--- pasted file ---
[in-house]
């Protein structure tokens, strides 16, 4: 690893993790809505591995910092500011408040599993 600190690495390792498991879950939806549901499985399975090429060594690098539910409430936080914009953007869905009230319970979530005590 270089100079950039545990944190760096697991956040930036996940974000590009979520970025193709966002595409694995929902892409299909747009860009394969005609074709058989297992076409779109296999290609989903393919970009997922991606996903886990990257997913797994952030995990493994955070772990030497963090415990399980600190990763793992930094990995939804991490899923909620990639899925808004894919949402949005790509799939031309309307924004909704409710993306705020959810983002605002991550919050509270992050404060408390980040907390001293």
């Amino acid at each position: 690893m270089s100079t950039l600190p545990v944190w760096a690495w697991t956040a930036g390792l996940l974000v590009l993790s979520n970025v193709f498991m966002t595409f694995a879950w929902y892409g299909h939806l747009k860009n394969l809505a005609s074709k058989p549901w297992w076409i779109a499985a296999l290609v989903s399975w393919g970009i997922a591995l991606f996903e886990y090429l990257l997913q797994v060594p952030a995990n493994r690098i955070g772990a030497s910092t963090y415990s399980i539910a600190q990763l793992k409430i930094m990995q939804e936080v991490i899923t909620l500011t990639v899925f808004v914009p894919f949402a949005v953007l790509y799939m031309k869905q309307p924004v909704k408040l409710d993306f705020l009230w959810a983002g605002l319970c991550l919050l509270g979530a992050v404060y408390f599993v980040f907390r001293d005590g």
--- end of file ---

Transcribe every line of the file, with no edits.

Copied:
[in-house]
């Protein structure tokens, strides 16, 4: 690893993790809505591995910092500011408040599993 600190690495390792498991879950939806549901499985399975090429060594690098539910409430936080914009953007869905009230319970979530005590 270089100079950039545990944190760096697991956040930036996940974000590009979520970025193709966002595409694995929902892409299909747009860009394969005609074709058989297992076409779109296999290609989903393919970009997922991606996903886990990257997913797994952030995990493994955070772990030497963090415990399980600190990763793992930094990995939804991490899923909620990639899925808004894919949402949005790509799939031309309307924004909704409710993306705020959810983002605002991550919050509270992050404060408390980040907390001293």
């Amino acid at each position: 690893m270089s100079t950039l600190p545990v944190w760096a690495w697991t956040a930036g390792l996940l974000v590009l993790s979520n970025v193709f498991m966002t595409f694995a879950w929902y892409g299909h939806l747009k860009n394969l809505a005609s074709k058989p549901w297992w076409i779109a499985a296999l290609v989903s399975w393919g970009i997922a591995l991606f996903e886990y090429l990257l997913q797994v060594p952030a995990n493994r690098i955070g772990a030497s910092t963090y415990s399980i539910a600190q990763l793992k409430i930094m990995q939804e936080v991490i899923t909620l500011t990639v899925f808004v914009p894919f949402a949005v953007l790509y799939m031309k869905q309307p924004v909704k408040l409710d993306f705020l009230w959810a983002g605002l319970c991550l919050l509270g979530a992050v404060y408390f599993v980040f907390r001293d005590g």